When it Comes to Important Business Decisions, Should You Trust Your Gut or Follow the Numbers?
Many leadership teams rely mainly on their collective wisdom to drive smart business decisions. Others claim they can achieve more reliable outcomes by primarily using data-driven, science-based predictive analytics. Who’s on the right path?
There’s a lot of talk about the potential, and already documented, value of predictive business analytics to improve operations and inform business decisions. But many executives remain understandably skeptical about how statistical analysis can help them make the tough calls that have been the building blocks of their careers. Can crunching numbers more efficiently really take the place of gut instinct and hard-earned experience?
Here’s the debate:
|Experience trumps data.
It’s impossible to build a formula that takes into account the many nuances that go into smart business decisions. Effective leadership teams draw from human insights tempered by years of experience.
|Data holds hidden truths.
In today’s fast-changing global economy, there’s no way the human brain can absorb all of the factors that go into sound decisions. Statistical analysis often uncovers correlations that no one could have predicted based on their past experiences.
|We’ve proven it’s not for us.
We experimented with predictive analytics and models and the results were totally off base from what we’ve done in the past. We’re back to using tried-and-true methods.
|Nothing is perfect and sometimes fact is counterintuitive to perception.
No single analytical result is perfect, but then, who hasn’t made a poor decision based on gut instinct? Properly done analytics produces methods that, based on the law of large numbers, can be more reliable than prior intuition-based decisions.
|The data is too dirty.
How can analytic results be better than the data it’s based on? Dirty data requires an experienced decision-maker to sort through to determine what’s valid and what’s not.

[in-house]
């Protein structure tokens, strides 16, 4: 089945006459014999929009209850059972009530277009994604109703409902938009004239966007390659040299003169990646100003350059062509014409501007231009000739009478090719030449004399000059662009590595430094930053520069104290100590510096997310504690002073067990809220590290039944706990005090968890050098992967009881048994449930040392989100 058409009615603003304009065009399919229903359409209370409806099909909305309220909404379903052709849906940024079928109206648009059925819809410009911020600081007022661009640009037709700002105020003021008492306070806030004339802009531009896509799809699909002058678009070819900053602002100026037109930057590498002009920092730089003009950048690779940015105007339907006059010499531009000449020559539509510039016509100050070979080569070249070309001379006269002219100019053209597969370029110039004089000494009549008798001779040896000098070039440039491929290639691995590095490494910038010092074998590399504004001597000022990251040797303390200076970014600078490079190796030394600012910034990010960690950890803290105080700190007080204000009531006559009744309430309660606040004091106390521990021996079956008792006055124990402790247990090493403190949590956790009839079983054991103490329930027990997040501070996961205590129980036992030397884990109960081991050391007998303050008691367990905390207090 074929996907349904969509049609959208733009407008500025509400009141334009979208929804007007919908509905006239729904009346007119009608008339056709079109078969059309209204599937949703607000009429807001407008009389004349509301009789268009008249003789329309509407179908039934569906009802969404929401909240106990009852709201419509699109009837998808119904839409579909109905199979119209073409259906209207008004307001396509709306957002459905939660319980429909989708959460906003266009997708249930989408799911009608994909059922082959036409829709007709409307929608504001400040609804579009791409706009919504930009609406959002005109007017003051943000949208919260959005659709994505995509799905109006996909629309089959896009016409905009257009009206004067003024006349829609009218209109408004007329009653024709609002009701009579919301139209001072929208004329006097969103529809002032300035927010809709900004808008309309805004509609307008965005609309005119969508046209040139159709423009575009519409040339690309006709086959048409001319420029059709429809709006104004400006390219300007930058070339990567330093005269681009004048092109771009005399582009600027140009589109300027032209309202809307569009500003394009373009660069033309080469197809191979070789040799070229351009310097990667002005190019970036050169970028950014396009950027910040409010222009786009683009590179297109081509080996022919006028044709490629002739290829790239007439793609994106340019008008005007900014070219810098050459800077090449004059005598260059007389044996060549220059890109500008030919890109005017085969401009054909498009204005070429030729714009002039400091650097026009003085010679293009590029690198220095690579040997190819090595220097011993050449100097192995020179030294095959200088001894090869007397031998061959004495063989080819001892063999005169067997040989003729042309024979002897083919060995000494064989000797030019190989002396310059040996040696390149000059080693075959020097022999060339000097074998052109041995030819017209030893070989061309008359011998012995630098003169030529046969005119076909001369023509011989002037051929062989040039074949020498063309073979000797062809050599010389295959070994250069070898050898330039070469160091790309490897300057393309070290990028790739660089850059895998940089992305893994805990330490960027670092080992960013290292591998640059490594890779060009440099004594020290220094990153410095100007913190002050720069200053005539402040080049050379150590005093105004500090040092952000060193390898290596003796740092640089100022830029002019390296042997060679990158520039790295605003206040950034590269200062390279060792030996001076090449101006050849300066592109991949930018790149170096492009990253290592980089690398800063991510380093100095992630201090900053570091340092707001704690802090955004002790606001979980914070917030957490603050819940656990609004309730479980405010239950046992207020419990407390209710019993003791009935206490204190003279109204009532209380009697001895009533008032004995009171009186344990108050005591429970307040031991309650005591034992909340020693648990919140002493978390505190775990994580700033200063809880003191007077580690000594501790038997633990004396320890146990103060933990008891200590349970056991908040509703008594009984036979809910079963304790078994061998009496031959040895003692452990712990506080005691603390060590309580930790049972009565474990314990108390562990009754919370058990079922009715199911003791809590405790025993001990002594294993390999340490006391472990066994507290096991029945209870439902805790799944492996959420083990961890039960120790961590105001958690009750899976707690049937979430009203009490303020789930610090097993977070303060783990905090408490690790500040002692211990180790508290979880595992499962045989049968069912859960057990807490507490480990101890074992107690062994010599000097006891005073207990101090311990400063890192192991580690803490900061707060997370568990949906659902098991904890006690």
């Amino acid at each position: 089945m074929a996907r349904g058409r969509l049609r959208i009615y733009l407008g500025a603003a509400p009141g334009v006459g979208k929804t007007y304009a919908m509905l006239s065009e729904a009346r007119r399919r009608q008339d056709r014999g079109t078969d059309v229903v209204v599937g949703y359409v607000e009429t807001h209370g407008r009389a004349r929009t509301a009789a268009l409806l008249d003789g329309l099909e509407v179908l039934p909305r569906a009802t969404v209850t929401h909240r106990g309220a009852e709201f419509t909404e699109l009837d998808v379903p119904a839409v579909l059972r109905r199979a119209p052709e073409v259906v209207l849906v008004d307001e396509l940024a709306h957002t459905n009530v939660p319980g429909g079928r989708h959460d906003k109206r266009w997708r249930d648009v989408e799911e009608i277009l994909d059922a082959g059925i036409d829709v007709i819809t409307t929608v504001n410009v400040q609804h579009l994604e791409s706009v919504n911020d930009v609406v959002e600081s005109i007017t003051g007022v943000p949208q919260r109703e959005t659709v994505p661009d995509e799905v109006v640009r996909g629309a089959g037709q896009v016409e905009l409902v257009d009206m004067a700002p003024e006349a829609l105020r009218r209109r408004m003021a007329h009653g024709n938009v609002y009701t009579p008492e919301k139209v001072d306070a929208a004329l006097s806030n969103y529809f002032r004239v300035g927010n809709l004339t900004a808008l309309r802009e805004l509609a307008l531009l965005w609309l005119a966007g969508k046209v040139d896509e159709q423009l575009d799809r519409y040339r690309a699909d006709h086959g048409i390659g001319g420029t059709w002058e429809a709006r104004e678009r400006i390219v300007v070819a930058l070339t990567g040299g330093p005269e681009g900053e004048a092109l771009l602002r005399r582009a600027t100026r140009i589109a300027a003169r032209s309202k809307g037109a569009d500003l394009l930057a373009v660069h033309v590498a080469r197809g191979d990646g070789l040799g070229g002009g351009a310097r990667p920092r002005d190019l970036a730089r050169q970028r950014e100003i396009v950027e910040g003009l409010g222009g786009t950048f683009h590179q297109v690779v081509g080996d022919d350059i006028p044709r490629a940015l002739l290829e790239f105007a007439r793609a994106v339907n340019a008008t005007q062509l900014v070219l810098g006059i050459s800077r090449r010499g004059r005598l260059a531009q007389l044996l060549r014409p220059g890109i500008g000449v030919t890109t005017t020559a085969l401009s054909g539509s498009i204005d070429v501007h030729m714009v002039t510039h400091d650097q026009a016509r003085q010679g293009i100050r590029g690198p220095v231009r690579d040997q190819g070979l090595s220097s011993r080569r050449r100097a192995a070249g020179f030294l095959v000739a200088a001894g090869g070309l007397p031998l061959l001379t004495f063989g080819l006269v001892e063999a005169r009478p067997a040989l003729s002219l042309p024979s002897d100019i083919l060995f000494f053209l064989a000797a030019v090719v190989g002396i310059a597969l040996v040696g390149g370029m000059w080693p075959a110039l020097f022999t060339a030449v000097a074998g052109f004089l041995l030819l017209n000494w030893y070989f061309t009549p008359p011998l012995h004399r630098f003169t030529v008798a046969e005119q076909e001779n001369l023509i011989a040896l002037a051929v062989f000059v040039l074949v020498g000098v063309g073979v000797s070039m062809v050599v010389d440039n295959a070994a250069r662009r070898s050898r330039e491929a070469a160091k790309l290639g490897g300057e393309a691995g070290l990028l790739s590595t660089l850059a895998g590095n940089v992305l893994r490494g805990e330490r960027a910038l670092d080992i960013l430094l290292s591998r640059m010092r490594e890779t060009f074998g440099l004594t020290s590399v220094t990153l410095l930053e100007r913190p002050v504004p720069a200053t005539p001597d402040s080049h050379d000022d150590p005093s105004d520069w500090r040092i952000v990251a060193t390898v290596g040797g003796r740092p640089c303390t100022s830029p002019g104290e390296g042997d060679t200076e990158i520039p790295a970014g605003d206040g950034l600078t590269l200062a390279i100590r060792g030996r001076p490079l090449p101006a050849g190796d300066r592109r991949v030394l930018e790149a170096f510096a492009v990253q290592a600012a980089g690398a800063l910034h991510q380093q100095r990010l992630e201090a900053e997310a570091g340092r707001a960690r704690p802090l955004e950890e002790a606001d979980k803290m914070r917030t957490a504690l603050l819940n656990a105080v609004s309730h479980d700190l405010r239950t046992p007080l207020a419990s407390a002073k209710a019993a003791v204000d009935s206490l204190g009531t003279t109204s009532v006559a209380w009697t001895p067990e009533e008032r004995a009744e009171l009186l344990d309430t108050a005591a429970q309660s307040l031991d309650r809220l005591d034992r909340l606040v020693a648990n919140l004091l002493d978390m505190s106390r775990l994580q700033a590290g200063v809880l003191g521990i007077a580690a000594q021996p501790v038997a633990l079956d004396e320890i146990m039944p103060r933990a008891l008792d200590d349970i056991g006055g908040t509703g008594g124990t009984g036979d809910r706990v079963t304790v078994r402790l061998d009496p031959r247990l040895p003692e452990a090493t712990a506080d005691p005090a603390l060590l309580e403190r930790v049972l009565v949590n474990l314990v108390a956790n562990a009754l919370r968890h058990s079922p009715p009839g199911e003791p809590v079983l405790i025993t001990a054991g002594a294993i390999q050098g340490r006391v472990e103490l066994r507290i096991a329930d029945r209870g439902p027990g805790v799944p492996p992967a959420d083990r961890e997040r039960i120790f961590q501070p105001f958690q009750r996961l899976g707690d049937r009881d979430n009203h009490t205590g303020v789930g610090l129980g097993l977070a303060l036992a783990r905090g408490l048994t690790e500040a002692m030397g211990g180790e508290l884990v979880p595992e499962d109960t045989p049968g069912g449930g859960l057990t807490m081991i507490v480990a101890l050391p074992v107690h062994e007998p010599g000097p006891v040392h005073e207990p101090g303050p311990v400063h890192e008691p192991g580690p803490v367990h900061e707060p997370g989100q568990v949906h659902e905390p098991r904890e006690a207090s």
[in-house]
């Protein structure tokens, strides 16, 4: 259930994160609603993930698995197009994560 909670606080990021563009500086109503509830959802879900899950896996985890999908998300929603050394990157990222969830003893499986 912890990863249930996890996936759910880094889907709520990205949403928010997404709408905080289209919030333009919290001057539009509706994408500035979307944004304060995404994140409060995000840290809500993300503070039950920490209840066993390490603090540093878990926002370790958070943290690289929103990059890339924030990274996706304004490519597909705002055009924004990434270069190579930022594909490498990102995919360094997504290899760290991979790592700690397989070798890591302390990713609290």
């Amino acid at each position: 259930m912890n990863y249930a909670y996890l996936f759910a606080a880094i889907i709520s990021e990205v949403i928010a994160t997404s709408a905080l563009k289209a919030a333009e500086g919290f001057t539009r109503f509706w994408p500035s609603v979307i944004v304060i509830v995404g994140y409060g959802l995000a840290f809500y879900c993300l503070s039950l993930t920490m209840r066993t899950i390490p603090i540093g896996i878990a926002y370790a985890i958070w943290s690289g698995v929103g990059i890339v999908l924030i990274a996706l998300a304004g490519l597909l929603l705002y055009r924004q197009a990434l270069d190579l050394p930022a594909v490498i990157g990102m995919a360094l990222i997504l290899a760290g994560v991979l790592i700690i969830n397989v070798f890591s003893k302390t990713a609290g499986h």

|Good enough is good enough.
Data can often be cleansed so it becomes good enough to see trends that may have otherwise gone unnoticed. Modern statistical and analytical methods can also often compensate for biases in dirty data and elicit previously unknown business signals and trends.
|Smart people are our competitive advantage.
Hire smart, experienced people and they will make the right calls over the long haul. That’s our competitive edge.
|Smart people need smart tools.
Top talent sticks with companies that provide career-building experiences and exposure to leading methods and technologies used by industry leaders. Analytics is proving to be an essential competitive marketplace tool and its institutional use can help attract and retain tomorrow’s leaders.
John Lucker, Principal, Deloitte Consulting LLP
Analytics doesn’t replace experience – but it’s a reliable tool that can help executives make smarter business decisions.
Behavioral economics indicates that even the best leaders can succumb to human nature by giving extra weight to personal experiences, biases or selective information that can influence their decisions. Analytics can help remove the filters that can cloud even rational minds.
Forward-thinking executives are putting analytics to work to improve competiveness and profitability. The business case for many projects – customer profitability, enhanced pricing, fraud detection, improved business processes, workforce intelligence, risk management and many more – can show potential returns that far outweigh the required investments. A 2011 study published by researchers at MIT and The University of Pennsylvania showed that large corporations using data-driven decision making have 5 to 6 percent higher output and productivity. Furthermore, they also showed higher-than-expected asset utilization, return on equity and market value.1
Of course, statistical analysis isn’t new. What is new is analytic awareness, enhanced training and affordable technology that allows companies to generate, capture and process vast amounts of information – providing actionable insights that can allow leaders to make more effective decisions. This isn’t a story just about tools but rather the development of an end-to-end business capability with analytics at the core (strategy, analytics, operational implementation, technology integration, organizational change management, performance management and other components). Leading companies are putting these capabilities to work, creating competitive advantages that are showing up on their balance sheets.
1 Brynjolfsson, Hitt and Kim, “Strength in Numbers: How Does Data-Driven Decisionmaking Affect Firm Performance?” April 2011.
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